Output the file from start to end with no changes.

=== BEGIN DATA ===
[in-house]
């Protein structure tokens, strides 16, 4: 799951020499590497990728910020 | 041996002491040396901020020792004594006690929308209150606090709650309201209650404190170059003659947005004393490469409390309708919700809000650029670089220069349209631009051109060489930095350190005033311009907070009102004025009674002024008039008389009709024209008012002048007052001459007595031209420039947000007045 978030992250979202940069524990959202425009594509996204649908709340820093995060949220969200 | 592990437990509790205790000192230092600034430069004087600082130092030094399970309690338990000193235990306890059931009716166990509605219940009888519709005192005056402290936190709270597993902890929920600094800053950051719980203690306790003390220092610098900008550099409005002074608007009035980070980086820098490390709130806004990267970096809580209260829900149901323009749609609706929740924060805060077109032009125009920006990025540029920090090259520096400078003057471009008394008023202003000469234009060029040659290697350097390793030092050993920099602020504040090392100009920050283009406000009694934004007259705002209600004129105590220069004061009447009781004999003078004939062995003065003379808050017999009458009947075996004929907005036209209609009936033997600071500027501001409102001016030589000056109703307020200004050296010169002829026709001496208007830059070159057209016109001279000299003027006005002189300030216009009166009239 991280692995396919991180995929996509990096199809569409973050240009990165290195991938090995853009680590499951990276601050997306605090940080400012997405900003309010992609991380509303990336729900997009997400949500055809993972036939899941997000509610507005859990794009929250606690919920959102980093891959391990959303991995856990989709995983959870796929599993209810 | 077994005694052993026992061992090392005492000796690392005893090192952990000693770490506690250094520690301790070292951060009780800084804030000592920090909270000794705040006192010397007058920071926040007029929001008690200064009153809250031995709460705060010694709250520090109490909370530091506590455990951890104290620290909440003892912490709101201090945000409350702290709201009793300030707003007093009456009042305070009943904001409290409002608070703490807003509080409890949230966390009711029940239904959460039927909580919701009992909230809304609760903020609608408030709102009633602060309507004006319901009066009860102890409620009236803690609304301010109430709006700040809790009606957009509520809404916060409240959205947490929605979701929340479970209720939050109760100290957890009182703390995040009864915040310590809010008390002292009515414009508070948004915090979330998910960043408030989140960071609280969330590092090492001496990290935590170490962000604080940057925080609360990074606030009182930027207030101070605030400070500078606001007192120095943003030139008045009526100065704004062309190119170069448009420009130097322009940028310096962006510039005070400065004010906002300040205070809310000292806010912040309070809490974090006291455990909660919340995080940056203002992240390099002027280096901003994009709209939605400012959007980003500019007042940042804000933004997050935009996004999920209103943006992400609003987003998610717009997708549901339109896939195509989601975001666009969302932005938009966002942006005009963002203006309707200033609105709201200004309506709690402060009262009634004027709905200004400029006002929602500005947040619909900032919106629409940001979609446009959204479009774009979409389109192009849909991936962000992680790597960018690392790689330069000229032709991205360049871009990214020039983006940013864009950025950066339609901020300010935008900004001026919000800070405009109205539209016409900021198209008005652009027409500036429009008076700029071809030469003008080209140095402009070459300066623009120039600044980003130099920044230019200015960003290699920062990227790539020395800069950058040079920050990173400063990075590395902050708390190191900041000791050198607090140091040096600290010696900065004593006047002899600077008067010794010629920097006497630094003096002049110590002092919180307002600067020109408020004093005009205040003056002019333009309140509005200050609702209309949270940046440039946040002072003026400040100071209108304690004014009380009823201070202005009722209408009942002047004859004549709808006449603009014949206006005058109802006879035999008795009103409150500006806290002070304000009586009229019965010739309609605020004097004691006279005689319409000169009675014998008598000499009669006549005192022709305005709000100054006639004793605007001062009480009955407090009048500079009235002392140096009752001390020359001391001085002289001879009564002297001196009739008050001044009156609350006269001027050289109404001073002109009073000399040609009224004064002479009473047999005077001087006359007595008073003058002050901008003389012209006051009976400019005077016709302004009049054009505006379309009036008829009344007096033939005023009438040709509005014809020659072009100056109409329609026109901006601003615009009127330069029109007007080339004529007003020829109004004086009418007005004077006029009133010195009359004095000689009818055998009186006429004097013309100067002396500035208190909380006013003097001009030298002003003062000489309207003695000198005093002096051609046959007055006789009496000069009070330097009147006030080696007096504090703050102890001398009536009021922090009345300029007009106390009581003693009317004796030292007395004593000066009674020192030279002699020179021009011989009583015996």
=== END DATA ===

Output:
[in-house]
């Protein structure tokens, strides 16, 4: 799951020499590497990728910020 | 041996002491040396901020020792004594006690929308209150606090709650309201209650404190170059003659947005004393490469409390309708919700809000650029670089220069349209631009051109060489930095350190005033311009907070009102004025009674002024008039008389009709024209008012002048007052001459007595031209420039947000007045 978030992250979202940069524990959202425009594509996204649908709340820093995060949220969200 | 592990437990509790205790000192230092600034430069004087600082130092030094399970309690338990000193235990306890059931009716166990509605219940009888519709005192005056402290936190709270597993902890929920600094800053950051719980203690306790003390220092610098900008550099409005002074608007009035980070980086820098490390709130806004990267970096809580209260829900149901323009749609609706929740924060805060077109032009125009920006990025540029920090090259520096400078003057471009008394008023202003000469234009060029040659290697350097390793030092050993920099602020504040090392100009920050283009406000009694934004007259705002209600004129105590220069004061009447009781004999003078004939062995003065003379808050017999009458009947075996004929907005036209209609009936033997600071500027501001409102001016030589000056109703307020200004050296010169002829026709001496208007830059070159057209016109001279000299003027006005002189300030216009009166009239 991280692995396919991180995929996509990096199809569409973050240009990165290195991938090995853009680590499951990276601050997306605090940080400012997405900003309010992609991380509303990336729900997009997400949500055809993972036939899941997000509610507005859990794009929250606690919920959102980093891959391990959303991995856990989709995983959870796929599993209810 | 077994005694052993026992061992090392005492000796690392005893090192952990000693770490506690250094520690301790070292951060009780800084804030000592920090909270000794705040006192010397007058920071926040007029929001008690200064009153809250031995709460705060010694709250520090109490909370530091506590455990951890104290620290909440003892912490709101201090945000409350702290709201009793300030707003007093009456009042305070009943904001409290409002608070703490807003509080409890949230966390009711029940239904959460039927909580919701009992909230809304609760903020609608408030709102009633602060309507004006319901009066009860102890409620009236803690609304301010109430709006700040809790009606957009509520809404916060409240959205947490929605979701929340479970209720939050109760100290957890009182703390995040009864915040310590809010008390002292009515414009508070948004915090979330998910960043408030989140960071609280969330590092090492001496990290935590170490962000604080940057925080609360990074606030009182930027207030101070605030400070500078606001007192120095943003030139008045009526100065704004062309190119170069448009420009130097322009940028310096962006510039005070400065004010906002300040205070809310000292806010912040309070809490974090006291455990909660919340995080940056203002992240390099002027280096901003994009709209939605400012959007980003500019007042940042804000933004997050935009996004999920209103943006992400609003987003998610717009997708549901339109896939195509989601975001666009969302932005938009966002942006005009963002203006309707200033609105709201200004309506709690402060009262009634004027709905200004400029006002929602500005947040619909900032919106629409940001979609446009959204479009774009979409389109192009849909991936962000992680790597960018690392790689330069000229032709991205360049871009990214020039983006940013864009950025950066339609901020300010935008900004001026919000800070405009109205539209016409900021198209008005652009027409500036429009008076700029071809030469003008080209140095402009070459300066623009120039600044980003130099920044230019200015960003290699920062990227790539020395800069950058040079920050990173400063990075590395902050708390190191900041000791050198607090140091040096600290010696900065004593006047002899600077008067010794010629920097006497630094003096002049110590002092919180307002600067020109408020004093005009205040003056002019333009309140509005200050609702209309949270940046440039946040002072003026400040100071209108304690004014009380009823201070202005009722209408009942002047004859004549709808006449603009014949206006005058109802006879035999008795009103409150500006806290002070304000009586009229019965010739309609605020004097004691006279005689319409000169009675014998008598000499009669006549005192022709305005709000100054006639004793605007001062009480009955407090009048500079009235002392140096009752001390020359001391001085002289001879009564002297001196009739008050001044009156609350006269001027050289109404001073002109009073000399040609009224004064002479009473047999005077001087006359007595008073003058002050901008003389012209006051009976400019005077016709302004009049054009505006379309009036008829009344007096033939005023009438040709509005014809020659072009100056109409329609026109901006601003615009009127330069029109007007080339004529007003020829109004004086009418007005004077006029009133010195009359004095000689009818055998009186006429004097013309100067002396500035208190909380006013003097001009030298002003003062000489309207003695000198005093002096051609046959007055006789009496000069009070330097009147006030080696007096504090703050102890001398009536009021922090009345300029007009106390009581003693009317004796030292007395004593000066009674020192030279002699020179021009011989009583015996």